Mini Key Lime Cheesecake
Yield: 12 mini cheesecakes
For the Filling:
1 1/2 8 oz packages (3/4 pound) Philadelphia cream cheese, room temperature
6 large egg yolks, room temperature**
1/2 can sweetened condensed milk
3/4 cups fresh or bottled key lime juice
1/4 cup granulated sugar
1 tablespoon key lime zest
For the Sour Cream Topping:
1 1/2 cups sour cream
3 tablespoons granulated sugar
For the Coconut Graham Cracker Crust:
3/4 cup finely ground graham crackers
3/4 cup sweetened, shredded coconut (plus extra for topping)
4 tablespoons melted butter
- Preheat oven to 325 degrees. Prepare a mini cheesecake pan by spraying lightly with baking spray or brushing with melted butter or vegetable oil.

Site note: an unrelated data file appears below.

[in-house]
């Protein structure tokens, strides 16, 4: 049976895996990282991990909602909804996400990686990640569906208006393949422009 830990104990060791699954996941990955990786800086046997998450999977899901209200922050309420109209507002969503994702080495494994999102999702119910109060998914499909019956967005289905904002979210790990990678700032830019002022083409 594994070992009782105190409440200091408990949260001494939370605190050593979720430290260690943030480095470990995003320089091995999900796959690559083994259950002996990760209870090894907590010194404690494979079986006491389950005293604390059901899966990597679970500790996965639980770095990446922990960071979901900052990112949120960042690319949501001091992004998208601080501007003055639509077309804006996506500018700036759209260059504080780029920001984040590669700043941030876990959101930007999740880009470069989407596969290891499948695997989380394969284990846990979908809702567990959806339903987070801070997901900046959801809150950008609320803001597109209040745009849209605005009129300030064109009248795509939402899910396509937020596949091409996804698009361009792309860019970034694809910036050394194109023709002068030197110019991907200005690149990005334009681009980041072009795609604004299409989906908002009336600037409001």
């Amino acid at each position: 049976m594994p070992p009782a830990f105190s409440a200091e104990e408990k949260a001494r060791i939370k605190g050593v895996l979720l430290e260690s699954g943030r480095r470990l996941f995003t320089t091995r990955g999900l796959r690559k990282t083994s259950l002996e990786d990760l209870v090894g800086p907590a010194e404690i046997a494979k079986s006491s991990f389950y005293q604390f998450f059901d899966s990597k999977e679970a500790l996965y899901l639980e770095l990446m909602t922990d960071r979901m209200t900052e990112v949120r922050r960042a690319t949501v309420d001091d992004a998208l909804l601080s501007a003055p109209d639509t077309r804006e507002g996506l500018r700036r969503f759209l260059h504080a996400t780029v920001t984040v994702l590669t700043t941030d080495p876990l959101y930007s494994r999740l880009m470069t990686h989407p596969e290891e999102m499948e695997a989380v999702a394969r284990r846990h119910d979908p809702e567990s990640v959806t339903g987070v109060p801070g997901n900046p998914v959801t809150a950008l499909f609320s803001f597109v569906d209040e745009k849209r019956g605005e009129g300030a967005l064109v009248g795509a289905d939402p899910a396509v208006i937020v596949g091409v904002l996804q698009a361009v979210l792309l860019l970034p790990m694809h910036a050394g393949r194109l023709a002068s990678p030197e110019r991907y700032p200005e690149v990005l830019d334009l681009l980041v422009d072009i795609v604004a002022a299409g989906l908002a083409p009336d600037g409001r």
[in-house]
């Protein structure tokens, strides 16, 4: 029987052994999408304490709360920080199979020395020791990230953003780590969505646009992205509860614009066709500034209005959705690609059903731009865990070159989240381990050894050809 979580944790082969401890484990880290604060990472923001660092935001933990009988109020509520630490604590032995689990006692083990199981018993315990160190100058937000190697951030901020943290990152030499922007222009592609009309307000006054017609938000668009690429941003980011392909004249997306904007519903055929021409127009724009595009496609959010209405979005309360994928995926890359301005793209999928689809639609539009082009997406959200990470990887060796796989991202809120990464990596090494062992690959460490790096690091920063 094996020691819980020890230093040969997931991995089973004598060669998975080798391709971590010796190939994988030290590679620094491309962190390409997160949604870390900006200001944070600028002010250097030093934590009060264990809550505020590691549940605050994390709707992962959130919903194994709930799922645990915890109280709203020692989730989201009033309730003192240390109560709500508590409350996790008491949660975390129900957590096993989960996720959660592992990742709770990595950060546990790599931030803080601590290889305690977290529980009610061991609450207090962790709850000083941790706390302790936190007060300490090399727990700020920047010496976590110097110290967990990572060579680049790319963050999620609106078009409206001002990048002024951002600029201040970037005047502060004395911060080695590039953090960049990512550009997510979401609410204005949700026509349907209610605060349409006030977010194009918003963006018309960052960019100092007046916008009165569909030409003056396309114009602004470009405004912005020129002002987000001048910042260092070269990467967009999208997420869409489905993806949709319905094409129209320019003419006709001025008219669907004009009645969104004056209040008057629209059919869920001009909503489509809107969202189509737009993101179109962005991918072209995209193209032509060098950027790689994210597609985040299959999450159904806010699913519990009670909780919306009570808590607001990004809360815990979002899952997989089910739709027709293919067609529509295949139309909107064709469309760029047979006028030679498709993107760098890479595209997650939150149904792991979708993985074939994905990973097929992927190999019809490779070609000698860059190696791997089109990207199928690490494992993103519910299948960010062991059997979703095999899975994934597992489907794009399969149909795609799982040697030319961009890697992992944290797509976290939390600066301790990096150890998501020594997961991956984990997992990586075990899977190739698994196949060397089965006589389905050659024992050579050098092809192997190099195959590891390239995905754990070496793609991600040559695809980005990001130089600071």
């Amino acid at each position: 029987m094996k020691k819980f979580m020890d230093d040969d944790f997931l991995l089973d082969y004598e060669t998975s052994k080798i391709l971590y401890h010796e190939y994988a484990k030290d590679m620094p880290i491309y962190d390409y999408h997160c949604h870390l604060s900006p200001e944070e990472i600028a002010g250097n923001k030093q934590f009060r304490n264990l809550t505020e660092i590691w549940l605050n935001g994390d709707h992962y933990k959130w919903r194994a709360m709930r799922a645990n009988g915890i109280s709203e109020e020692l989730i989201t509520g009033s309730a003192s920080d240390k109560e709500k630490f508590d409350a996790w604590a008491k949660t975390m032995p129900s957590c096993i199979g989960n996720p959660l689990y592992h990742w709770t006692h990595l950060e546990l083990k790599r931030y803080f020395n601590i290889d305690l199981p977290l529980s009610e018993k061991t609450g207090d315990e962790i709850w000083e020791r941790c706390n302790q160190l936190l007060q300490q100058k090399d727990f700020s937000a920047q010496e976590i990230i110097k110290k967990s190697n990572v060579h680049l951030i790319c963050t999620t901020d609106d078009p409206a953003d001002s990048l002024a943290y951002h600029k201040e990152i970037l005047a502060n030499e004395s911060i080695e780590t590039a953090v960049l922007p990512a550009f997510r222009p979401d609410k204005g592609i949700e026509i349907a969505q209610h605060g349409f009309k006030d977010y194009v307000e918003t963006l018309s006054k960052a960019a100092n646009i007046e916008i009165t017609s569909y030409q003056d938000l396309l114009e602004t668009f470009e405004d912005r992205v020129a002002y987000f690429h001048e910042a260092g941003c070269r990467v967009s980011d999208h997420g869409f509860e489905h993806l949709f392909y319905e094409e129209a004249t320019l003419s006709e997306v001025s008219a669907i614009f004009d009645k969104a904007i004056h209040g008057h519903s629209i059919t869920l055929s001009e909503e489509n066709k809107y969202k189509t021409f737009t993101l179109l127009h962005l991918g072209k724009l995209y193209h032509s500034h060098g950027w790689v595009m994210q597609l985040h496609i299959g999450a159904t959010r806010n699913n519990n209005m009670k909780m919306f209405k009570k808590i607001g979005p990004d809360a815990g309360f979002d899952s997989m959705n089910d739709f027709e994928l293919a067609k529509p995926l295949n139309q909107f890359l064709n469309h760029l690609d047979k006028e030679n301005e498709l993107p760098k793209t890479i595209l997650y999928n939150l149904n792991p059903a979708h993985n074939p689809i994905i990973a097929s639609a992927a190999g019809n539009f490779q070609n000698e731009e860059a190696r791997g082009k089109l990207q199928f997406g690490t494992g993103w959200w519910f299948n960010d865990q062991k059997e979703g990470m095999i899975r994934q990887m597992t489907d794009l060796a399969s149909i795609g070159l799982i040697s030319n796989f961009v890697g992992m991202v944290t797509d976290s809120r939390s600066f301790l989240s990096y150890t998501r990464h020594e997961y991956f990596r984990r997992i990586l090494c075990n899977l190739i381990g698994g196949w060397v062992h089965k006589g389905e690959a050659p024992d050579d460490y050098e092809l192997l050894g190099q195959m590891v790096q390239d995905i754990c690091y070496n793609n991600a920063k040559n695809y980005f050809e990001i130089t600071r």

- Combine the ground graham cracker, coconut and melted butter in a food processor. Pulse until thoroughly combined. Press into the prepared pan until smooth and bottom is completely covered.
- Bake the crust in the preheated oven for about 10 minutes to set the crust.
- In a mixing bowl, cream together the cream cheese so that there are no lumps, you will want to scrape down the side of the bowl several times. (If your cream cheese is not at room temperature when you start then let it mix alone for several minutes to really smooth it out.)
- Add the egg yolks one at a time and mix until they are totally combined. Scrape down the sides after each addition.
- Add the sweetened condensed milk and sugar. Mix to combine, scrape down the sides.
- Add the lime juice and zest.
- Pour the cheesecake into the prepared pan. Fill each tin about 3/4 of the way up.
- Tent the cheesecake with foil so the top of your cake doesn’t develop a hard skin. You want to poke holes in the foil so the steam can get out and not drip on your cake.